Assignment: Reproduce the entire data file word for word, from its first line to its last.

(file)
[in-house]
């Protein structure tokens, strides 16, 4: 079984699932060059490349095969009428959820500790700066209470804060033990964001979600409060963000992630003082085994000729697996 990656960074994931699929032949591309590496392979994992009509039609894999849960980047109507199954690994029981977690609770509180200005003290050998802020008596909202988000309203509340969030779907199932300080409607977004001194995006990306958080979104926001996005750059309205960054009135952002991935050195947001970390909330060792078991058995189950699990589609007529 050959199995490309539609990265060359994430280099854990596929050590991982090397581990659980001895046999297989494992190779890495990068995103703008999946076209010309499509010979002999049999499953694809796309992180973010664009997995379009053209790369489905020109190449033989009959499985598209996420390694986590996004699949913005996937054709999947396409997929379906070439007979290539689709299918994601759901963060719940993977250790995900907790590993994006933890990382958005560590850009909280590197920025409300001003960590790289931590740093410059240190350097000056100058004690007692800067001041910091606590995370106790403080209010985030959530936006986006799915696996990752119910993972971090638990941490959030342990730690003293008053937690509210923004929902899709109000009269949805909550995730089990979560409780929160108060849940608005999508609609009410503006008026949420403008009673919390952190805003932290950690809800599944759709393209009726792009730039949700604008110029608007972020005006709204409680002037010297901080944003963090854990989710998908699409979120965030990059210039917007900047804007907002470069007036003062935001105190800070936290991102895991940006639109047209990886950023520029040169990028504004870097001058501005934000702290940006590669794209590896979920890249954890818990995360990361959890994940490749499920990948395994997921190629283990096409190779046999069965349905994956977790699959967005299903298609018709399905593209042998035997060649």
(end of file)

[in-house]
């Protein structure tokens, strides 16, 4: 079984699932060059490349095969009428959820500790700066209470804060033990964001979600409060963000992630003082085994000729697996 990656960074994931699929032949591309590496392979994992009509039609894999849960980047109507199954690994029981977690609770509180200005003290050998802020008596909202988000309203509340969030779907199932300080409607977004001194995006990306958080979104926001996005750059309205960054009135952002991935050195947001970390909330060792078991058995189950699990589609007529 050959199995490309539609990265060359994430280099854990596929050590991982090397581990659980001895046999297989494992190779890495990068995103703008999946076209010309499509010979002999049999499953694809796309992180973010664009997995379009053209790369489905020109190449033989009959499985598209996420390694986590996004699949913005996937054709999947396409997929379906070439007979290539689709299918994601759901963060719940993977250790995900907790590993994006933890990382958005560590850009909280590197920025409300001003960590790289931590740093410059240190350097000056100058004690007692800067001041910091606590995370106790403080209010985030959530936006986006799915696996990752119910993972971090638990941490959030342990730690003293008053937690509210923004929902899709109000009269949805909550995730089990979560409780929160108060849940608005999508609609009410503006008026949420403008009673919390952190805003932290950690809800599944759709393209009726792009730039949700604008110029608007972020005006709204409680002037010297901080944003963090854990989710998908699409979120965030990059210039917007900047804007907002470069007036003062935001105190800070936290991102895991940006639109047209990886950023520029040169990028504004870097001058501005934000702290940006590669794209590896979920890249954890818990995360990361959890994940490749499920990948395994997921190629283990096409190779046999069965349905994956977790699959967005299903298609018709399905593209042998035997060649």